The most important of these features is the structure of events, because tragedy is mimesis not of persons but of action and life; and happiness and unhappiness consist in action, and the goal is a certain kind of action, not a qualitative state: it is in virtue of character that people have certain qualities, but through their actions that they are happy or the reverse .... character is that which reveals moral choice – that is, when otherwise unclear, what kinds of thing an agent chooses or rejects (which is why speeches in which there is nothing at all the speaker chooses or rejects contain no character) .... [Therefore] a plot is not unified, as some think, if built around an individual.  Any entity has innumerable features, not all of which cohere into a unity; likewise, an individual performs many actions which yield no unitary action.  So all those poets are clearly at fault who have composed a Heracleid, a Theseid, and similar poems: they think that, since Heracles was an individual, the plot too must be unitary.

The solipsism of twentieth-century letters, the dreadfully dull tales that never really look beyond their authors' own crooked noses, might find its anathema in this passage.  It is remarkable that many of these books eschew plot, structure and any form of cohesion for the emotional merry-go-around of the unenlightened, then have the gall to attack the classics' sublime symphonies – but this argument has already won its battle.  That the characters react according to their own decisions and in so doing form a web of intricacies that yields a tragic result seems like a very fundamental premise, yet how often do we heed this advice in our days of me and mine?  There is also the matter of probability and necessity that need not detain us here; suffice it to say that for all its imagination and wonder, poetry triumphs in its universal aspects, in the likelihood or plausibility of what it depicts, even if what it depicts has not quite occurred.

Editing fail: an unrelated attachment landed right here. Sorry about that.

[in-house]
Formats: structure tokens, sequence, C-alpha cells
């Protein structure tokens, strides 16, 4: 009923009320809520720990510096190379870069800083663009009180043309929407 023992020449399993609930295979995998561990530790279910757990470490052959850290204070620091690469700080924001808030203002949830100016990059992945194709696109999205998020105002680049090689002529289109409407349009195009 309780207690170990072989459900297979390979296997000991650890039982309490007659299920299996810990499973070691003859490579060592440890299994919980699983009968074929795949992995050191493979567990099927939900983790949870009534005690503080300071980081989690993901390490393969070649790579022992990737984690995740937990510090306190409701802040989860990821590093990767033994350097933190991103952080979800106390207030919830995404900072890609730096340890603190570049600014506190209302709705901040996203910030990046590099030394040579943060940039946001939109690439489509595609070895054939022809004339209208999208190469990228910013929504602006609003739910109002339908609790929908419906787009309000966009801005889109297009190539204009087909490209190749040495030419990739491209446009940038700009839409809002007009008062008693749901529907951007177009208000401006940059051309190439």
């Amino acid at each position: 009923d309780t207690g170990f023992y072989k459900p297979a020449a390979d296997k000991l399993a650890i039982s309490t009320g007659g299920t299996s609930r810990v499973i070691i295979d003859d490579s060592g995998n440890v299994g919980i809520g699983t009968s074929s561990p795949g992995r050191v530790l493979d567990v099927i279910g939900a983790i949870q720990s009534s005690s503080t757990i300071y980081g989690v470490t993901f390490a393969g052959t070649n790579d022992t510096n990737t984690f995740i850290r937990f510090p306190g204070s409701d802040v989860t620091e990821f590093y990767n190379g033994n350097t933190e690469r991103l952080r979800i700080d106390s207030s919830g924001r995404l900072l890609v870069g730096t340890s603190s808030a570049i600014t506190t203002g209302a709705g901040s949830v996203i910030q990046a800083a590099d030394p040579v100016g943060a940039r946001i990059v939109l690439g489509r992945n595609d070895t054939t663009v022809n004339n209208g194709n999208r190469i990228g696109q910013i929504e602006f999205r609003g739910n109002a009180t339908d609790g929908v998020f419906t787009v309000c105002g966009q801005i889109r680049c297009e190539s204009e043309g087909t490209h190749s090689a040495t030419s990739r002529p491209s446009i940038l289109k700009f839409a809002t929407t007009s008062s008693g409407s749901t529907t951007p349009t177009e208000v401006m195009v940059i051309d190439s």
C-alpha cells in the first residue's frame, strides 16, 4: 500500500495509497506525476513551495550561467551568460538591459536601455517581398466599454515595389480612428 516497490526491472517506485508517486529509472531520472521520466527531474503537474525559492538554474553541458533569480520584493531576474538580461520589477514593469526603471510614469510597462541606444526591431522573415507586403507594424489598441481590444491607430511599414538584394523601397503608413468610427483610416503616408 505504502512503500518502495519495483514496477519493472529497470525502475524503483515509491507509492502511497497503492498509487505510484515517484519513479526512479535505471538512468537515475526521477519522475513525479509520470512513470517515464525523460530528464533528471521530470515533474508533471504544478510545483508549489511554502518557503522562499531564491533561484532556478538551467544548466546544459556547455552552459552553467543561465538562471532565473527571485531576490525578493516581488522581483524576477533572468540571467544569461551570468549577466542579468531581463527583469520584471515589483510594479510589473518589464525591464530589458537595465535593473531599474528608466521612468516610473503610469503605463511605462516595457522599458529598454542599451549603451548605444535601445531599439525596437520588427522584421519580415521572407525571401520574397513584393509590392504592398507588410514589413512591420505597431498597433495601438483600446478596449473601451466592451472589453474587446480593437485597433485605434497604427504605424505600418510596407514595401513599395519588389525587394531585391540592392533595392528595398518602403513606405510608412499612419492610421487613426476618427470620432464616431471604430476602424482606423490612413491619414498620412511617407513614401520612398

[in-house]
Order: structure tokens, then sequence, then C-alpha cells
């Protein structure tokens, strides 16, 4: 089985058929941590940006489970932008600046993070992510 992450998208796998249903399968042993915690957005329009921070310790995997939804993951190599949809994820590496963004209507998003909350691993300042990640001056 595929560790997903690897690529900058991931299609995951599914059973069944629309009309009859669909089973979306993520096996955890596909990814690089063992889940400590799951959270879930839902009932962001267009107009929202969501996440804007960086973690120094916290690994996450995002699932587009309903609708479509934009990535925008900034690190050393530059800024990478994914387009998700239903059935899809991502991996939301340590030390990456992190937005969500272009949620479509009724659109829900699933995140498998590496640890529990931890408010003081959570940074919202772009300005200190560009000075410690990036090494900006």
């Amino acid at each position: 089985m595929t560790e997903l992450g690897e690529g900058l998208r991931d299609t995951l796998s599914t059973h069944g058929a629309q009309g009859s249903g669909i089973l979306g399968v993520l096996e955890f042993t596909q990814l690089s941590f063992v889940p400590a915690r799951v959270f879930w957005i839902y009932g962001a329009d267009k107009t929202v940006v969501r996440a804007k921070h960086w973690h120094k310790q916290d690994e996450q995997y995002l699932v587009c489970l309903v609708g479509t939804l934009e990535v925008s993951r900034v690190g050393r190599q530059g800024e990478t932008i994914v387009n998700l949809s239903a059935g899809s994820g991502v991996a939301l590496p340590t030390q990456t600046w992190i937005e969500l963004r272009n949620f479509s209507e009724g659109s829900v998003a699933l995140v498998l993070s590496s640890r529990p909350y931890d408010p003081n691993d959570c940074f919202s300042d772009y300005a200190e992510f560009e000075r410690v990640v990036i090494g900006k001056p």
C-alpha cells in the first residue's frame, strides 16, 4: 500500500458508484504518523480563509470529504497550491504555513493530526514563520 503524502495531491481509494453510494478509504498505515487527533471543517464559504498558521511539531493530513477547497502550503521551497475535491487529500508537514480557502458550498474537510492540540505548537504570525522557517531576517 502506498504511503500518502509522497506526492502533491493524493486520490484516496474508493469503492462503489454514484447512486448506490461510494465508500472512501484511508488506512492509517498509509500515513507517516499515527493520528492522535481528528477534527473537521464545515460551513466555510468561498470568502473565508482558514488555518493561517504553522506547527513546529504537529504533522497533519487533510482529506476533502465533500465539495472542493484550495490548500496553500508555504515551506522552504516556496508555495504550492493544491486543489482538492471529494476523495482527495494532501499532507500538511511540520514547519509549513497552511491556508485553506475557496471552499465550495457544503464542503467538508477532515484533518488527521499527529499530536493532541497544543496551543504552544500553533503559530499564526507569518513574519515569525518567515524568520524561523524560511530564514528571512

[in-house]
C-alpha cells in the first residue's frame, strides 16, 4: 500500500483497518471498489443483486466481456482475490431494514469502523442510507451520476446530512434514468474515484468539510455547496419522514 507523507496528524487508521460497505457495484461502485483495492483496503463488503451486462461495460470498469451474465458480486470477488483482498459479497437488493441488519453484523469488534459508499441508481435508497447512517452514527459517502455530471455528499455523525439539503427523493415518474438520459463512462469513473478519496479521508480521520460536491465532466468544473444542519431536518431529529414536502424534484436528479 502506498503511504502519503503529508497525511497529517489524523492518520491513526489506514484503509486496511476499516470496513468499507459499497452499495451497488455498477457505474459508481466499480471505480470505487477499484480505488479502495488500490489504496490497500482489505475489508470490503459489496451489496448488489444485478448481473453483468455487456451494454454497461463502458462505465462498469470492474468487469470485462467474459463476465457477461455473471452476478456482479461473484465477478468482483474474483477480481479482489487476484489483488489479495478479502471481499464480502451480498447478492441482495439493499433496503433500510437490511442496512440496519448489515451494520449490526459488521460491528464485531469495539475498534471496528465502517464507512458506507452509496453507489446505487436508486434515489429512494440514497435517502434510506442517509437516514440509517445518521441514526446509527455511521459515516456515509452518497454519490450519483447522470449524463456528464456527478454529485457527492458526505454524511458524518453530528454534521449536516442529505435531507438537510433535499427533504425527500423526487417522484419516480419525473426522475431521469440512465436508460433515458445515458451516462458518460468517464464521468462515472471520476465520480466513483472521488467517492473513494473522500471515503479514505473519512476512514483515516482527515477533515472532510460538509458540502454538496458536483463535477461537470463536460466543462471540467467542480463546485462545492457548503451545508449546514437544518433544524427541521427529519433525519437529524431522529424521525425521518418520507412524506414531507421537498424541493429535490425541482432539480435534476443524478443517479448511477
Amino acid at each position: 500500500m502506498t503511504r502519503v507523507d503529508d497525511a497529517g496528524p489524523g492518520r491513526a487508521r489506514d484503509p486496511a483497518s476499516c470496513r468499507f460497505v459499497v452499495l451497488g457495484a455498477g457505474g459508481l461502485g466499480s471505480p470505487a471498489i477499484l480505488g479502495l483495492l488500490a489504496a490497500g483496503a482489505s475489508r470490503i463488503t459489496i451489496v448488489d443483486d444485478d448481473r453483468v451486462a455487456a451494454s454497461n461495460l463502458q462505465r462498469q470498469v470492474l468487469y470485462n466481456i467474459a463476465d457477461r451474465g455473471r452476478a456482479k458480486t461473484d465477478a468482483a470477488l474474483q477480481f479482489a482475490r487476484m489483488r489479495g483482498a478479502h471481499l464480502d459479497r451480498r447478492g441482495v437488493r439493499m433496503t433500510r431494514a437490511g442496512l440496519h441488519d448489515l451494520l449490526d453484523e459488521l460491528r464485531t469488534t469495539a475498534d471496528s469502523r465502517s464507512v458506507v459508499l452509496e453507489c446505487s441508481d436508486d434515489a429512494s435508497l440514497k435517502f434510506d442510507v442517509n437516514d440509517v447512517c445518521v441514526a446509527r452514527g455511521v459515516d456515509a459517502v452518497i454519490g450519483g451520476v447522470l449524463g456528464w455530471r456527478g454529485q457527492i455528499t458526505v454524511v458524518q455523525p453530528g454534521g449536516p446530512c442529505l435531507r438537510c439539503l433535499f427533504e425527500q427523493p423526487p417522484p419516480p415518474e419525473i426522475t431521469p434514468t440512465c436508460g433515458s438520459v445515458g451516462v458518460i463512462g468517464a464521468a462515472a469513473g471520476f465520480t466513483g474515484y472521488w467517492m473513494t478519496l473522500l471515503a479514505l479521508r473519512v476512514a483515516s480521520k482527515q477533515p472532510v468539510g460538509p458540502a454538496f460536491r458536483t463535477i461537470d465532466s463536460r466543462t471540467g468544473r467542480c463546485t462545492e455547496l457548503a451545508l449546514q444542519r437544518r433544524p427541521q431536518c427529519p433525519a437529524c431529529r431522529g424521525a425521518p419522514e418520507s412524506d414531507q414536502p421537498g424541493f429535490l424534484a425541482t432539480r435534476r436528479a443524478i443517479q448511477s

Other observations complete the portrait that Aristotle desired: the inferiority of the episodic plot; the four elements of characterization (goodness, appropriateness, likeness and consistency); the reservation of deus ex machina for very select circumstances; and every tragedy's need for complication and dénouement.  Much is also said regarding epics, yet one gains the distinct impression that Aristotle thought less of their capacity to imbue us with emotion than the simple and plain plots of the tragic.   Yet perhaps the most crucial element is what the characters realize and how they change over the course of the plot, what are termed "reversal" (περιπέτεια) and "recognition" (ἀναγνώρισις):

The kind [of recognition] most integral to the plot and action is the one described: such a joint recognition and reversal will yield either pity or fear, just the type of actions of which tragedy is taken to be a mimesis; besides, both adversity and prosperity will hinge upon these circumstances.

We know exactly what turn of events he means, but another point should be mentioned.  Real tragedy cannot involve the evil becoming prosperous, or the prosperous incurring greater prosperity, or even the evil getting their comeuppance; nor can the dual purpose of epic so evident in modern cinema become a factor: that is, there cannot be a good ending for the good and a wicked ending for those who have always been immoral.  No, the truly tragic must involve someone prosperous who tumbles into adversity owing to a mistake – in other words, his own moral choice, however well-intentioned at the time.  It is the lifeblood of fine drama that Stephen chooses Anna, that Ali chooses Emmi, and that Christian chooses to fight back.  There were other paths, paths cleared from snow, paths already well-trodden and as solid as a twenty-year marriage between two people who love and respect each other.  Tragedy is triggered, however, by the impulse that distinguishes us from automatons and allows us to fail; it is the epitome of free will and the fulfillment of a fate that we might have always suspected.  Not that these choices were all mistakes; but then again, erring is really only human.